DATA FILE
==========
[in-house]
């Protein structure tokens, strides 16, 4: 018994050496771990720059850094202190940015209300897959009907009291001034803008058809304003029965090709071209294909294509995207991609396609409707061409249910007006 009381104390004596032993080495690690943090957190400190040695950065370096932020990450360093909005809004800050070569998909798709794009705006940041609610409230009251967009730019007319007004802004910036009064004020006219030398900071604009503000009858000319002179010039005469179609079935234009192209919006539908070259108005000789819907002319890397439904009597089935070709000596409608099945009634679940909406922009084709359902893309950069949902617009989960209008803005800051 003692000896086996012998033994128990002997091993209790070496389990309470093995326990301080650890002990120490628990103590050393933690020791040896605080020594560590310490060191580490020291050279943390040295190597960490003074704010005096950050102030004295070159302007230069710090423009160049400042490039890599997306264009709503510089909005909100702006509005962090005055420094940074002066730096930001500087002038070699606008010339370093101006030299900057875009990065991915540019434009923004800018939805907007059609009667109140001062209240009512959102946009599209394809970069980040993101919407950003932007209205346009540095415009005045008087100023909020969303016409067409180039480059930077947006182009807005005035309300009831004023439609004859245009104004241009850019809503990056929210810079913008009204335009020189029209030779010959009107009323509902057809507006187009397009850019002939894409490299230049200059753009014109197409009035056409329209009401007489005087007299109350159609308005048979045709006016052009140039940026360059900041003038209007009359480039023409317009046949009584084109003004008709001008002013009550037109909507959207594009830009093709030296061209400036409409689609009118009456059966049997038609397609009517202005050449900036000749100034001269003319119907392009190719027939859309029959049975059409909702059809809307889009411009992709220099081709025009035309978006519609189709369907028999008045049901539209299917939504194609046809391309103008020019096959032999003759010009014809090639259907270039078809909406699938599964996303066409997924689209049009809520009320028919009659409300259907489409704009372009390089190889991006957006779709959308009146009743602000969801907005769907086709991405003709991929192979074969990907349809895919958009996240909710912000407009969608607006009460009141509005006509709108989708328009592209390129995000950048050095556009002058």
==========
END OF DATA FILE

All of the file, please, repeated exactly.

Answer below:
[in-house]
């Protein structure tokens, strides 16, 4: 018994050496771990720059850094202190940015209300897959009907009291001034803008058809304003029965090709071209294909294509995207991609396609409707061409249910007006 009381104390004596032993080495690690943090957190400190040695950065370096932020990450360093909005809004800050070569998909798709794009705006940041609610409230009251967009730019007319007004802004910036009064004020006219030398900071604009503000009858000319002179010039005469179609079935234009192209919006539908070259108005000789819907002319890397439904009597089935070709000596409608099945009634679940909406922009084709359902893309950069949902617009989960209008803005800051 003692000896086996012998033994128990002997091993209790070496389990309470093995326990301080650890002990120490628990103590050393933690020791040896605080020594560590310490060191580490020291050279943390040295190597960490003074704010005096950050102030004295070159302007230069710090423009160049400042490039890599997306264009709503510089909005909100702006509005962090005055420094940074002066730096930001500087002038070699606008010339370093101006030299900057875009990065991915540019434009923004800018939805907007059609009667109140001062209240009512959102946009599209394809970069980040993101919407950003932007209205346009540095415009005045008087100023909020969303016409067409180039480059930077947006182009807005005035309300009831004023439609004859245009104004241009850019809503990056929210810079913008009204335009020189029209030779010959009107009323509902057809507006187009397009850019002939894409490299230049200059753009014109197409009035056409329209009401007489005087007299109350159609308005048979045709006016052009140039940026360059900041003038209007009359480039023409317009046949009584084109003004008709001008002013009550037109909507959207594009830009093709030296061209400036409409689609009118009456059966049997038609397609009517202005050449900036000749100034001269003319119907392009190719027939859309029959049975059409909702059809809307889009411009992709220099081709025009035309978006519609189709369907028999008045049901539209299917939504194609046809391309103008020019096959032999003759010009014809090639259907270039078809909406699938599964996303066409997924689209049009809520009320028919009659409300259907489409704009372009390089190889991006957006779709959308009146009743602000969801907005769907086709991405003709991929192979074969990907349809895919958009996240909710912000407009969608607006009460009141509005006509709108989708328009592209390129995000950048050095556009002058």